Costs spoil tourism’s mass appeal

Published: 29/05/2011 05:00



VietNamNet Bridge - Land and import tax policy hurdles and soaring power prices may jeopardise Vietnam’s ability to attract more tourism property developers.

Celadon International Company’s chief executive officer Paul Stoll said: “The land tax policy, applied on the total land area rather than the based construction area, requires additional investment to be allocated to land which may turn off or discourage prospective investors, particularly for resort developments.”

The higher amount invested in land, due to taxation, would result in a longer period to recoup the investment, especially for a resort where business was seasonal, he said.

Vietnam Hotel Association chairwoman Do Thi Hong Xoan said the current land tax policy, featured in the Land Law, was “quite unreasonable.”

“For example, a resort area covers 20 hectares, but only 30-40 per cent of its total area is earmarked for accommodation. In this case, the investor is required to pay the same high land tax rate for the whole area. This taxation is very unreasonable and would make it more difficult for the tourism industry to lure more investors,” Xoan said.

Echoing this view, Vietnam Travel Association chairman Vu The Binh noted that Vietnam National Administration of Tourism (VNAT) and many Vietnam-based travel firms had proposed a change in the existing land tax policy to the government, “but there has been no change in this policy so far.”

Stoll also underscored that the high peak hour electricity pricing mechanism applied to tourism accommodation accounted for a significant portion of the operational overheads.

“As a result, a lower return on investment is achieved and this would not be attractive for prospective investors and developers. In a nutshell, it is not easy to lure investors. Hence investment incentives should be sought,” he said.

According to the VNAT, hotels and resorts in Vietnam were being hit with prices for power and water that were “far higher” than those applied to other industrial production establishments, while the tax levels for importing equipment for hotels and resorts were the same as those applied for households.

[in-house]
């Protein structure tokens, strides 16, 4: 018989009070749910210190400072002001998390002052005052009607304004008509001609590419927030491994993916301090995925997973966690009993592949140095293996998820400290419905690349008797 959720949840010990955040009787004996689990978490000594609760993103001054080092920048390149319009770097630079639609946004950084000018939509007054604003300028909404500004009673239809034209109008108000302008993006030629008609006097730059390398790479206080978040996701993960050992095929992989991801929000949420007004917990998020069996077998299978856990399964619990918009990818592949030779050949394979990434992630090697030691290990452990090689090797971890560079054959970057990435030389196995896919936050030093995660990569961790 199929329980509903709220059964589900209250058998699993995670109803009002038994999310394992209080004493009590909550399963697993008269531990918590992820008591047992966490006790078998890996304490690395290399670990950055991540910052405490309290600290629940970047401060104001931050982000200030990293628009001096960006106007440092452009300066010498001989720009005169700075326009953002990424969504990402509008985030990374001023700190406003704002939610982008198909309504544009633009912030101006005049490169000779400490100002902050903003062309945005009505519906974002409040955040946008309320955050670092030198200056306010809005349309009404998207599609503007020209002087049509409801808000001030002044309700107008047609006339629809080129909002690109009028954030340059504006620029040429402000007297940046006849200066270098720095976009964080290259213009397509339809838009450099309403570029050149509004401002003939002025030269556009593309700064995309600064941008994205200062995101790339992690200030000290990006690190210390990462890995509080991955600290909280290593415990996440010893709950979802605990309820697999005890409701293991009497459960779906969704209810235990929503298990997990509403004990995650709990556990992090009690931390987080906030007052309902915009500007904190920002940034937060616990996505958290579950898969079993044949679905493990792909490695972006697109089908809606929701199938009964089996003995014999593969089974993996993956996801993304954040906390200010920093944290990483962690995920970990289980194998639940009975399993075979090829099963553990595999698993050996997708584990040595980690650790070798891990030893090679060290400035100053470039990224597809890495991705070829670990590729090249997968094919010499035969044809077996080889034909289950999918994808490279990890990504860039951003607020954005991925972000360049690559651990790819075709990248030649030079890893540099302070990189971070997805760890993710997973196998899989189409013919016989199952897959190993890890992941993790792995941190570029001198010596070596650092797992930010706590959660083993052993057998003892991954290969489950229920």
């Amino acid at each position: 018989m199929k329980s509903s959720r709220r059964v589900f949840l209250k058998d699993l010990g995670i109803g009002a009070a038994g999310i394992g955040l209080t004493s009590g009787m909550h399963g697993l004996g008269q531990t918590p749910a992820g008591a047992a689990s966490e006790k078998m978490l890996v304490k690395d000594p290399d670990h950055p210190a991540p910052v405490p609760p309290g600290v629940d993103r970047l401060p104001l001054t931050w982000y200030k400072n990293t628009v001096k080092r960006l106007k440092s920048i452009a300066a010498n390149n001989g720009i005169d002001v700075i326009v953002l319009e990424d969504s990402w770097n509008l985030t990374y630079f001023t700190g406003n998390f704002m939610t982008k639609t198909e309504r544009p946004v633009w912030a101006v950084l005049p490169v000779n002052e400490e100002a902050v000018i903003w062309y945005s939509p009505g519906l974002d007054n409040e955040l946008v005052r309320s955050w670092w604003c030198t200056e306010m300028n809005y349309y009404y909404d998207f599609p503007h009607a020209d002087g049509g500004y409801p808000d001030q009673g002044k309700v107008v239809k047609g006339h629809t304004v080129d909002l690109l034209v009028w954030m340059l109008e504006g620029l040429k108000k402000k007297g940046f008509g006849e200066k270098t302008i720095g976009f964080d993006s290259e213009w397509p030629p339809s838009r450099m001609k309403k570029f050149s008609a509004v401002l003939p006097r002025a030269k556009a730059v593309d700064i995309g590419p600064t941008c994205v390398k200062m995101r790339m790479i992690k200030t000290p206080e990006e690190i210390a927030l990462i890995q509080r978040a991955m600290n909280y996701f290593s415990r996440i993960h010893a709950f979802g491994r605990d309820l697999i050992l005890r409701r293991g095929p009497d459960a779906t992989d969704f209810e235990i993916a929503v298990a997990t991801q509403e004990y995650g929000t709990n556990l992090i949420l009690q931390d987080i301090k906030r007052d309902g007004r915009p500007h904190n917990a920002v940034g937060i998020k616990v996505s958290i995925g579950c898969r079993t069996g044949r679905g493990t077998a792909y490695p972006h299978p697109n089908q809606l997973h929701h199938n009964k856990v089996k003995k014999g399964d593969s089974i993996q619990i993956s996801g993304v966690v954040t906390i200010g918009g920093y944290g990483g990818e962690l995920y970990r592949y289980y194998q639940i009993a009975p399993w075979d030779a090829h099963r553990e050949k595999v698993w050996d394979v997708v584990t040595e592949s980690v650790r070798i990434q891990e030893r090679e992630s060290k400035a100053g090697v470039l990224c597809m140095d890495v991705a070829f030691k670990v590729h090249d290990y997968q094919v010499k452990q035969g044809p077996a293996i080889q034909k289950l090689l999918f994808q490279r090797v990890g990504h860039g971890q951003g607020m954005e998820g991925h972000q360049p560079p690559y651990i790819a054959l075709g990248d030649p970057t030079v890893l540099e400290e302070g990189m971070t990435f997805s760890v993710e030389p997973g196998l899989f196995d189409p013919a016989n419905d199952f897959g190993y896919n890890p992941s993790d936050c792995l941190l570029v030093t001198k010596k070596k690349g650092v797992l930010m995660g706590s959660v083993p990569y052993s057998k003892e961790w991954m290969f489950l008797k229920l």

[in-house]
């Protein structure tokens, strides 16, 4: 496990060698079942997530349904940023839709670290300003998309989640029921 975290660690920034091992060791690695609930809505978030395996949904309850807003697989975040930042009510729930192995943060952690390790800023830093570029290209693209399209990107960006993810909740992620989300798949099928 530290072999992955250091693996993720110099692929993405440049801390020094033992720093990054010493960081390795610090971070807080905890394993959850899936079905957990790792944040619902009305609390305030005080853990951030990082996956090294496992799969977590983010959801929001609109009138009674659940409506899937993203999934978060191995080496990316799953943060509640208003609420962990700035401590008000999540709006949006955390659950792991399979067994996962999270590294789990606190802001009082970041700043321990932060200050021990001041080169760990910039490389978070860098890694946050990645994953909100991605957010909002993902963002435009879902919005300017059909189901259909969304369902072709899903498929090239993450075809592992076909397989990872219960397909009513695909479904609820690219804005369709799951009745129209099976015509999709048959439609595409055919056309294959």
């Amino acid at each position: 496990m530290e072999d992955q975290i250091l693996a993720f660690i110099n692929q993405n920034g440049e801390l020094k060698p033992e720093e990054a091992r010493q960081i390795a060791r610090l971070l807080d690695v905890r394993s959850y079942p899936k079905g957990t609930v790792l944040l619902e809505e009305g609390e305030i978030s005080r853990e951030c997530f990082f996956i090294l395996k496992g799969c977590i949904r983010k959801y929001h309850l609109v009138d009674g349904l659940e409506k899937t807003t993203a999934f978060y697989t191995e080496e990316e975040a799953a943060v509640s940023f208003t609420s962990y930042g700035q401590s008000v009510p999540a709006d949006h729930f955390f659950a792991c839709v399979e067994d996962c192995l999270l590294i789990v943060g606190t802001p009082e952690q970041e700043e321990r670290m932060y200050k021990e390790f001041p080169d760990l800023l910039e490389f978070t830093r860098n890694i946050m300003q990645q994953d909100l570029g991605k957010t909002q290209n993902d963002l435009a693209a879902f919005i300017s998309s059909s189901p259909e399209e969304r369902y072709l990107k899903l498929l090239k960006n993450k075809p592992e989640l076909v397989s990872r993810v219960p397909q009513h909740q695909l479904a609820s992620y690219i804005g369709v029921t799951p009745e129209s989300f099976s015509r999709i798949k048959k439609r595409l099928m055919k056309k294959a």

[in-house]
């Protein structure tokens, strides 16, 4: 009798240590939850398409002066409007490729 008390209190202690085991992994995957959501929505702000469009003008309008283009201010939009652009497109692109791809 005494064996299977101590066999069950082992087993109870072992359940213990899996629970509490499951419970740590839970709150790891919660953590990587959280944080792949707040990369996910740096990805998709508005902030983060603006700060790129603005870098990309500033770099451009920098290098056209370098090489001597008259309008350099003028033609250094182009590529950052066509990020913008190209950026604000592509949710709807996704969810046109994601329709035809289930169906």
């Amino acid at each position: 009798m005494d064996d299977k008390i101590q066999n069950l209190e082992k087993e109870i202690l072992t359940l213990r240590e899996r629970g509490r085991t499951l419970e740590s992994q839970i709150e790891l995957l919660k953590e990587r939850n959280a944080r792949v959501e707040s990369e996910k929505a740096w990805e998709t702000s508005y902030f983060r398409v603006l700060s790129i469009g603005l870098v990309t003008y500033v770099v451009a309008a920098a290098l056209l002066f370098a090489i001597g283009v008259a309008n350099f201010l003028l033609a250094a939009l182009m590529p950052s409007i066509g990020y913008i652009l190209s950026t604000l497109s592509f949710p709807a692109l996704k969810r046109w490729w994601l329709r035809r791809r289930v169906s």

In Vietnam, incentives offered to tourism accommodation developers are set out in the Tourism Law issued in 2005. Though documents guiding the law have been issued, only tax priorities for the import of equipment for the initial import have been clarified.

The VNAT said it had proposed an amendment of the Tourism Law at the 13th National Assembly, whose first session is expected to kick off this July.

The VNAT is currently devising a proposal asking the government for more investment incentives. As part of this, the government should ask localities to earmark land areas with favourable locations for tourism property development. The government should also make changes in import and land tax policies, as well as power and water prices to help the tourism industry.

“There is no doubt that taxes and utility costs are comparably high in Vietnam, which can be explained by the demand and supply imbalance ruling the economy. However, these high costs can be balanced with government incentives like tax payment relaxation or tax write offs for part of the utility cost,” Stoll said.

Source: VIR

Provide by Vietnam Travel

Costs spoil tourism’s mass appeal - Travel - News |  vietnam travel company

You can see more

enews & updates

Sign up to receive breaking news as well as receive other site updates!

Ads by Adonline